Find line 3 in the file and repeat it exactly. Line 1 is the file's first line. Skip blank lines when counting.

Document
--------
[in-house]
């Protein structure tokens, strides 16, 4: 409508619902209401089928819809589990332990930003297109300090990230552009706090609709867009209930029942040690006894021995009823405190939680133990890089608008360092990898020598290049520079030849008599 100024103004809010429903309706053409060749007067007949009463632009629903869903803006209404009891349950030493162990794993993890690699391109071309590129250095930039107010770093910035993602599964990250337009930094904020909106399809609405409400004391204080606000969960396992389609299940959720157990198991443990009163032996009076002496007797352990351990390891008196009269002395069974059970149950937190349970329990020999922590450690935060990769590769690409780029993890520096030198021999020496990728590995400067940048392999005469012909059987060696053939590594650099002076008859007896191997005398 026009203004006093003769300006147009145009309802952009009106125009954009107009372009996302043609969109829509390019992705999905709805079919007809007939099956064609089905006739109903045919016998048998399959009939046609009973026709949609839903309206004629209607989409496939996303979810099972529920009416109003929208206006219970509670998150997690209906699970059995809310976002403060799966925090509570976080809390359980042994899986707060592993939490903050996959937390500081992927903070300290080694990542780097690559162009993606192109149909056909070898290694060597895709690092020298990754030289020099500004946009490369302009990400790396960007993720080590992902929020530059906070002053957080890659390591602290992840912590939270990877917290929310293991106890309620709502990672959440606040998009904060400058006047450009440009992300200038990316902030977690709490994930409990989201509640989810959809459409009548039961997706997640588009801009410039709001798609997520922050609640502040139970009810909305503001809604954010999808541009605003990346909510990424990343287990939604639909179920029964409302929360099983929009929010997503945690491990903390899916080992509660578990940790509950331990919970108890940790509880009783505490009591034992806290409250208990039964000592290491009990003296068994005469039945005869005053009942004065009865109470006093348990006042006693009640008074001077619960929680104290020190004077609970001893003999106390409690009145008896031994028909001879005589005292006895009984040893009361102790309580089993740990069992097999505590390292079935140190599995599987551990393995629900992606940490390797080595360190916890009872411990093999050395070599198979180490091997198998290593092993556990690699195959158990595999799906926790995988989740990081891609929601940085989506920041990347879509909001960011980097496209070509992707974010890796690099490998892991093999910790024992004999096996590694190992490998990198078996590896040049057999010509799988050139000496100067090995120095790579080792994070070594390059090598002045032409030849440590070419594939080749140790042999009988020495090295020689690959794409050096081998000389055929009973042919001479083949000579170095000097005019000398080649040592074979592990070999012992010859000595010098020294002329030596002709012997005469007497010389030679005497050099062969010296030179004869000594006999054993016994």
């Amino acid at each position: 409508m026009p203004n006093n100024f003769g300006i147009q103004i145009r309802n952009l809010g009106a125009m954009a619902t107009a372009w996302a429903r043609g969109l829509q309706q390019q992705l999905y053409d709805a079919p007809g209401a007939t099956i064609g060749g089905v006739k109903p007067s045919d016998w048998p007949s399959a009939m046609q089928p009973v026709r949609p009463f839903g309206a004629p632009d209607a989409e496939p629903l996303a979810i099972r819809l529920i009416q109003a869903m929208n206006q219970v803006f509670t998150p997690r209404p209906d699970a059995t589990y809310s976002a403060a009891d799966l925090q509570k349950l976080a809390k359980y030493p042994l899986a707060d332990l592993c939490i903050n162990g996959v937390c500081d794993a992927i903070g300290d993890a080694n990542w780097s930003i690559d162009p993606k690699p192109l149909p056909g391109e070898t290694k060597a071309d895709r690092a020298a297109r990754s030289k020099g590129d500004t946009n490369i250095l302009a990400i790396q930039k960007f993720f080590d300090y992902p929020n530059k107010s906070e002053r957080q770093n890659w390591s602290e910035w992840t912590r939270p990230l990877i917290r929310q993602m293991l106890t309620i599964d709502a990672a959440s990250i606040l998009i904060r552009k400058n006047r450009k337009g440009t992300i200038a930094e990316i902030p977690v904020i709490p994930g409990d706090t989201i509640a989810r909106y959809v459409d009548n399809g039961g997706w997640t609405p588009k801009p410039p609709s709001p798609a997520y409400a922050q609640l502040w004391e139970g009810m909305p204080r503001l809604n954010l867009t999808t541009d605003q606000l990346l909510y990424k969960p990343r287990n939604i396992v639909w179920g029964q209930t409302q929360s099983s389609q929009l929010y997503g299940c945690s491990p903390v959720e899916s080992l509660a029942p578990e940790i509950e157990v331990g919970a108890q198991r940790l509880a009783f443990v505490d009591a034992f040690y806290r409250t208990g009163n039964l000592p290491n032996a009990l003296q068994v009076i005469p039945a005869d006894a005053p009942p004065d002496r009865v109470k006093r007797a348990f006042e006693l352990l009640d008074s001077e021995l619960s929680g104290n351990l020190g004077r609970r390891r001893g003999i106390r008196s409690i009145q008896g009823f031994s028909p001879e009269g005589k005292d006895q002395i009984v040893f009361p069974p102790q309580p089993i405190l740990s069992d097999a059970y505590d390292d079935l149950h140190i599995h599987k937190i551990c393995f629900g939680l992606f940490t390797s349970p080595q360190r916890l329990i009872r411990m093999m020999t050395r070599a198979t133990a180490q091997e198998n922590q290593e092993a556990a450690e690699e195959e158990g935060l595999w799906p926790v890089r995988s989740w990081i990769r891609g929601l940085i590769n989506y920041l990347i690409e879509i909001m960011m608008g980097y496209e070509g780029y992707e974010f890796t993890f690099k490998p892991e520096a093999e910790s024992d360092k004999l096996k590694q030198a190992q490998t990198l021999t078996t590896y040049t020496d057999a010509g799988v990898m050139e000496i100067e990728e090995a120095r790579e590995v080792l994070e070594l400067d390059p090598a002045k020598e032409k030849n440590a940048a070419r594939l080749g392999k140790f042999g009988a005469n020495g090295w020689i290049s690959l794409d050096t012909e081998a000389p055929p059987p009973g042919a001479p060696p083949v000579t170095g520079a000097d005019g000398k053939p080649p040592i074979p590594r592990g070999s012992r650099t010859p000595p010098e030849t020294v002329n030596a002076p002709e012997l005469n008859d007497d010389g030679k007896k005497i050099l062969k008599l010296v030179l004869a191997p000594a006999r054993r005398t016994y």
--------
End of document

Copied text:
């Amino acid at each position: 409508m026009p203004n006093n100024f003769g300006i147009q103004i145009r309802n952009l809010g009106a125009m954009a619902t107009a372009w996302a429903r043609g969109l829509q309706q390019q992705l999905y053409d709805a079919p007809g209401a007939t099956i064609g060749g089905v006739k109903p007067s045919d016998w048998p007949s399959a009939m046609q089928p009973v026709r949609p009463f839903g309206a004629p632009d209607a989409e496939p629903l996303a979810i099972r819809l529920i009416q109003a869903m929208n206006q219970v803006f509670t998150p997690r209404p209906d699970a059995t589990y809310s976002a403060a009891d799966l925090q509570k349950l976080a809390k359980y030493p042994l899986a707060d332990l592993c939490i903050n162990g996959v937390c500081d794993a992927i903070g300290d993890a080694n990542w780097s930003i690559d162009p993606k690699p192109l149909p056909g391109e070898t290694k060597a071309d895709r690092a020298a297109r990754s030289k020099g590129d500004t946009n490369i250095l302009a990400i790396q930039k960007f993720f080590d300090y992902p929020n530059k107010s906070e002053r957080q770093n890659w390591s602290e910035w992840t912590r939270p990230l990877i917290r929310q993602m293991l106890t309620i599964d709502a990672a959440s990250i606040l998009i904060r552009k400058n006047r450009k337009g440009t992300i200038a930094e990316i902030p977690v904020i709490p994930g409990d706090t989201i509640a989810r909106y959809v459409d009548n399809g039961g997706w997640t609405p588009k801009p410039p609709s709001p798609a997520y409400a922050q609640l502040w004391e139970g009810m909305p204080r503001l809604n954010l867009t999808t541009d605003q606000l990346l909510y990424k969960p990343r287990n939604i396992v639909w179920g029964q209930t409302q929360s099983s389609q929009l929010y997503g299940c945690s491990p903390v959720e899916s080992l509660a029942p578990e940790i509950e157990v331990g919970a108890q198991r940790l509880a009783f443990v505490d009591a034992f040690y806290r409250t208990g009163n039964l000592p290491n032996a009990l003296q068994v009076i005469p039945a005869d006894a005053p009942p004065d002496r009865v109470k006093r007797a348990f006042e006693l352990l009640d008074s001077e021995l619960s929680g104290n351990l020190g004077r609970r390891r001893g003999i106390r008196s409690i009145q008896g009823f031994s028909p001879e009269g005589k005292d006895q002395i009984v040893f009361p069974p102790q309580p089993i405190l740990s069992d097999a059970y505590d390292d079935l149950h140190i599995h599987k937190i551990c393995f629900g939680l992606f940490t390797s349970p080595q360190r916890l329990i009872r411990m093999m020999t050395r070599a198979t133990a180490q091997e198998n922590q290593e092993a556990a450690e690699e195959e158990g935060l595999w799906p926790v890089r995988s989740w990081i990769r891609g929601l940085i590769n989506y920041l990347i690409e879509i909001m960011m608008g980097y496209e070509g780029y992707e974010f890796t993890f690099k490998p892991e520096a093999e910790s024992d360092k004999l096996k590694q030198a190992q490998t990198l021999t078996t590896y040049t020496d057999a010509g799988v990898m050139e000496i100067e990728e090995a120095r790579e590995v080792l994070e070594l400067d390059p090598a002045k020598e032409k030849n440590a940048a070419r594939l080749g392999k140790f042999g009988a005469n020495g090295w020689i290049s690959l794409d050096t012909e081998a000389p055929p059987p009973g042919a001479p060696p083949v000579t170095g520079a000097d005019g000398k053939p080649p040592i074979p590594r592990g070999s012992r650099t010859p000595p010098e030849t020294v002329n030596a002076p002709e012997l005469n008859d007497d010389g030679k007896k005497i050099l062969k008599l010296v030179l004869a191997p000594a006999r054993r005398t016994y």